I would suggest shooting RAW, and then playing with the white balance if needed.
If you are shooting JPEG, do a test using DAYLIGHT/FULL SUN and see how it looks. If you do have things lit up by ambient light around you(like street lights, etc) you may want to use TUNGSTEN/INCANDESCENT instead, but it could make the sky go a bit too blue.
This has to be MANUAL(M) as you need to set both the shutter speed and aperture. Your camera cannot meter properly for comet, or the stars!
The longer the speed you use, the more the comet will be exposed, and the more stars you will get.
However, if you go too long, the stars will begin to form trails as the Earth rotates.
The other wrinkle is the lens you use. If you use wider angle lenses, you can use longer speeds, as the rotation isn’t as visible. If you use a zoom lens, your times will be much shorter as the movement will be exagerated when you are zoomed in.
To figure out how to long to shoot the stars without getting trails, you can use this general guide.
Divide 600 by the length of your lens, and that is how many seconds you should use.
For example, if you are using a 17mm lens, 600/17mm= 35 seconds. A 50mm lens would be 12 seconds (600/50=12). If you are using a 300mm lens, it would be 2 seconds. (600/300=2).
However that is just a guide, and I would suggest trying different speeds.
However, you can buy special equipment that will allow you to mount the camera and track the stars to counteract the Earth’s rotation. They are called “Equatorial Mounts”, and they aren’t cheap…but like any specialized area of photography, if it’s something you are serious about, you’ll invest money in it. They will allow you to use much longer exposures with your astrophotography. Here’s one for $400.
Use your widest aperture (smaller number) to let in as much light as possible. Again, if you have a lens that has a really wide aperture(1.8/2.8) that is even better! A wider aperture will allow you to use shorter shutter speeds as well as potentially lower ISO’s to get better quality images.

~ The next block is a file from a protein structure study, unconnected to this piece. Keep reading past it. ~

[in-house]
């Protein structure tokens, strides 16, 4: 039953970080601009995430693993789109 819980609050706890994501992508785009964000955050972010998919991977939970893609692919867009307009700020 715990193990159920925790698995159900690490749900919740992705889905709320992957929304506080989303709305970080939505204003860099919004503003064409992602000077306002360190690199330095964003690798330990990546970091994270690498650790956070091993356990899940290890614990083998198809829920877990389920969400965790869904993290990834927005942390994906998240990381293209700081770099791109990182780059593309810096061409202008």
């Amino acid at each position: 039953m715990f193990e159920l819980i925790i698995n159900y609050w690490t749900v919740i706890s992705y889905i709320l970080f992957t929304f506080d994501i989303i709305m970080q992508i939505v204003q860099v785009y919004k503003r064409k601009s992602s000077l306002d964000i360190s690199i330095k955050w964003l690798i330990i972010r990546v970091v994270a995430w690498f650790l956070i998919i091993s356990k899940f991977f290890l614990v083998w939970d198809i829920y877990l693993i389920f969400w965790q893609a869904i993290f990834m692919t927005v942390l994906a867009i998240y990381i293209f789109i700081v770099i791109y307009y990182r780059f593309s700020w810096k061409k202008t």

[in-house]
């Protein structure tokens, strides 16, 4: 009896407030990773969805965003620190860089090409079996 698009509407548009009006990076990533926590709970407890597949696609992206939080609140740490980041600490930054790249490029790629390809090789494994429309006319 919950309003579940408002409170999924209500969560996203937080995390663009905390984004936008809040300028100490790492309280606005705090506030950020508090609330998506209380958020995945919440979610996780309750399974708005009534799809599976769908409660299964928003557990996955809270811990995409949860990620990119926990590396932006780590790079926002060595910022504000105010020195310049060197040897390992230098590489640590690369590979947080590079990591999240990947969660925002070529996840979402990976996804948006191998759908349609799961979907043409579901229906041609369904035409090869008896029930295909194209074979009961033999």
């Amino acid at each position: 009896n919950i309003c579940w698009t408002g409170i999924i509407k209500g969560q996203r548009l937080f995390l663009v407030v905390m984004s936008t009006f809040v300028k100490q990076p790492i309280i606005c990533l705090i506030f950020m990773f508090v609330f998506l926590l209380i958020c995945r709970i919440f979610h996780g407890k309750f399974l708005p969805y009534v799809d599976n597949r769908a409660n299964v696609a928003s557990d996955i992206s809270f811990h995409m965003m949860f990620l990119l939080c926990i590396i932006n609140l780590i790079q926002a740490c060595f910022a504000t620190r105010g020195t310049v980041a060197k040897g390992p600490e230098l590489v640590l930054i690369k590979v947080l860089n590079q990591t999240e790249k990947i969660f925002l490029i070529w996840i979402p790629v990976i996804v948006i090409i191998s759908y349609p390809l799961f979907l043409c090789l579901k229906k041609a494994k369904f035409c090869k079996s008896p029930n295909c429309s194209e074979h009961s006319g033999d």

You have to use MANUAL focus and focus on the stars yourself.
However, you may find it hard to see them in the viewfinder, as your display will blind your eyes.
You will need to wait for it to go to sleep and shut off, then try to focus.
Even then, unless you have a really wide aperture lens, you may not be able to pick them out.
If you can find the brightest star in the sky, try focusing on that, then repositioning the camera.
If you still can’t pick out the stars, I’d suggest seting the focus on the lens to “Infinity” (the little looping symbol) and do some test shots. If the stars aren’t sharp, move the focus slightly and keep shooting until they are.
You could also try live view, but again, it may not pick up the stars.
OTHER SHOOTING TIPS:
-If you want to include trees, mountains, the horizon, etc they will provide an interesting silhouette shape and scale, or a nice framing element.
-As seen below, you may also get other flying objects moving through your frame, like planes, satelites, or….aliens…
-If you want to try to plan your shot with a specific location or subject in the foreground, use an app like Sky View for IOS or Android or Sky Guide. It will allow you to determine where objects like constellations, planets, etc will be located at different dates/times.
Good luck shooting! If you have any questions, please don’t hesitate to reach out via EMAIL !